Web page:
Best for property managers: Buildium
If you're a property manager or landlord, access to property information, vendor payments and tenant details helps you stay organized and on top of tasks. You have to subscribe to Buildium to use its services and mobile platform, but there is a free trial option if you’re interested in trying it out first.
Best feature: Buildium covers everything from tenant background checks to online rental payment and payments for contractors. Everything is accessible on the app, so you can reference details as needed.Best for learning the lingo: Real Estate Dictionary
Best for learning the lingo: Real Estate Dictionary
(Courtesy of Farlex Inc.)
The real estate industry is full of jargon that you may not understand if you’re not an insider. By keeping the Real Estate Dictionary app by Farlex on your phone, it’s easier to have in-depth conversations with real estate agents, home inspectors and contractors.
Best feature: Real Estate Dictionary’s platform is set up so you can search real estate-related terms. When you type in a word, related words and phrases come up to help you narrow down the right term.Best for neighborhood information: Trulia
Best for neighborhood information: Trulia
(Courtesy of Trulia)
Most users of the Trulia app are looking for their next home and are interested in property details. Trulia's individual property profiles provide photos, listing information and home features, as well as statistics and local opinions about the neighborhood – for example, whether it’s dog-friendly or if neighbors tend to decorate for the holidays.
Best feature: Neighborhood data on the app includes reviews from local Trulia users who live there, plus how many other homes in the immediate area are for sale, crime and local school statistics and more.Best for calculating a mortgage: Mortgage by Zillow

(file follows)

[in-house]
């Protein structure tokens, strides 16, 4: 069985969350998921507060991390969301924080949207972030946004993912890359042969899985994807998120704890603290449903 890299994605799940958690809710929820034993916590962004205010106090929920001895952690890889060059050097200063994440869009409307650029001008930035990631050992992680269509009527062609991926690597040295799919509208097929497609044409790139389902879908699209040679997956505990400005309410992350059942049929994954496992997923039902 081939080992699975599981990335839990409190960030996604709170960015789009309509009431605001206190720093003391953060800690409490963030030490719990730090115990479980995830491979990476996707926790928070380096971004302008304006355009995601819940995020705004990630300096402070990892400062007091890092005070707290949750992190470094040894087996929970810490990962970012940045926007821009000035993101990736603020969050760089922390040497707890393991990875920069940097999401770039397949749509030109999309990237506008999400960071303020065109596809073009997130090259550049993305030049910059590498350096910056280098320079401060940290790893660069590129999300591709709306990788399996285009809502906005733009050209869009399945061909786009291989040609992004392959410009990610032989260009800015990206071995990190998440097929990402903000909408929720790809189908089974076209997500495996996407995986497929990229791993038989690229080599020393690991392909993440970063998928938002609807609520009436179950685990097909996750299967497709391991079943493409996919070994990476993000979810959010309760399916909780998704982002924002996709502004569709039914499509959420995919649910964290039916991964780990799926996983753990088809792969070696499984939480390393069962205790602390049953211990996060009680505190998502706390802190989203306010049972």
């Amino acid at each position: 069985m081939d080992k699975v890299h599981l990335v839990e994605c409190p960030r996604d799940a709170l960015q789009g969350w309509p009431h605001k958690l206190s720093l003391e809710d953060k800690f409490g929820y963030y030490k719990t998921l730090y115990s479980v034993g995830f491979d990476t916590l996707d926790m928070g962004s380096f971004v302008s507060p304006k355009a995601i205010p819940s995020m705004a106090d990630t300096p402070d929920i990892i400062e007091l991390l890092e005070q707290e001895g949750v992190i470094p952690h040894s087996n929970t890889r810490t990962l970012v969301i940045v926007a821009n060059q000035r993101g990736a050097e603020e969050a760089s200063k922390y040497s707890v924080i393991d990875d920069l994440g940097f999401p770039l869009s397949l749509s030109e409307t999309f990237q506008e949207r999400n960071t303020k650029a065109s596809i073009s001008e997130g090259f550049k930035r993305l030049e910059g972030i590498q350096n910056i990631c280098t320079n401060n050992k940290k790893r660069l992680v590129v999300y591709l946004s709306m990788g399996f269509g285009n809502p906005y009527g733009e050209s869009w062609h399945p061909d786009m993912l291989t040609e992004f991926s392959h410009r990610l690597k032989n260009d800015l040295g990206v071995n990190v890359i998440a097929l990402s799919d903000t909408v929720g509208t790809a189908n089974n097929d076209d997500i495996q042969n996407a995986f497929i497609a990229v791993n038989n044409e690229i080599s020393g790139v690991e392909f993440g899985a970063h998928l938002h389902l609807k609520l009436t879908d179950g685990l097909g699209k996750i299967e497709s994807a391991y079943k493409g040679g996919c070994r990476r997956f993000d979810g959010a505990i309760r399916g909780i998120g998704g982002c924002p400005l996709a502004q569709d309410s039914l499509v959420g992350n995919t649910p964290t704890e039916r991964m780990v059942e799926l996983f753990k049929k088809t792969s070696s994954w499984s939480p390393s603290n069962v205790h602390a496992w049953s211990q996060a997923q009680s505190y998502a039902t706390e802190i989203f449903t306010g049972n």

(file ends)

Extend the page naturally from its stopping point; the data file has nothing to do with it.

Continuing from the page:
Best for calculating a mortgage: Mortgage by Zillow
(Courtesy of Zillow)
This app offers calculators for monthly payments, the total cost of a home based on your budget and refinancing options. It also provides information on current mortgage interest rates across multiple lenders. The ability to both calculate information for your own mortgage and shop around for the best mortgage option makes it superior to other apps of its kind.
Best feature: It’s a simple detail, but the app menu displays the current average 30-year, fixed-rate mortgage interest rate, with a line graph showing how it’s changed over the course of a few months.Best for planning your home: magicplan
Best for planning your home: magicplan
Whether you’re trying to figure out how to arrange furniture in a room or looking to design an addition to your home, the floor plan design capabilities on magicplan offer a user-friendly experience with a heightened level of detail. You can include the location of electrical outlets, different styles of windows, appliances and furniture to make a rendering and realistic plan for your space. Contractors can also use the app to estimate pricing based on completed floor plan designs.
Best feature: Once you’ve created your floor plan, you can export it as a PDF and even get an online 3D model for use outside the app.The best real estate apps to download in 2020 include:
The best real estate apps to download in 2020 include:
- Best for finding a rental: Zumper.
- Best for buying and selling: Zillow.
- Best for real estate agents: Docusign.
- Best for reaching real estate pros: Redfin.
- Best for renovating: Houzz.
- Best for property managers: Buildium.
- Best for learning the lingo: Real Estate Dictionary.
- Best for neighborhood information: Trulia.
- Best for calculating a mortgage: Mortgage by Zillow.
- Best for planning your home: magicplan.
She has appeared in media interviews across the U.S. including National Public Radio, WTOP (Washington, D.C.) and KOH (Reno, Nevada) and various print publications, as well as having served on panels discussing real estate development, city planning policy and homebuilding.
Previously, she served as a researcher of commercial real estate transactions and information, and is currently a member of the National Association of Real Estate Editors. Thorsby studied Political Science at the University of Michigan, where she also served as a news reporter and editor for the student newspaper The Michigan Daily. Follow her on Twitter or write to her at firstname.lastname@example.org.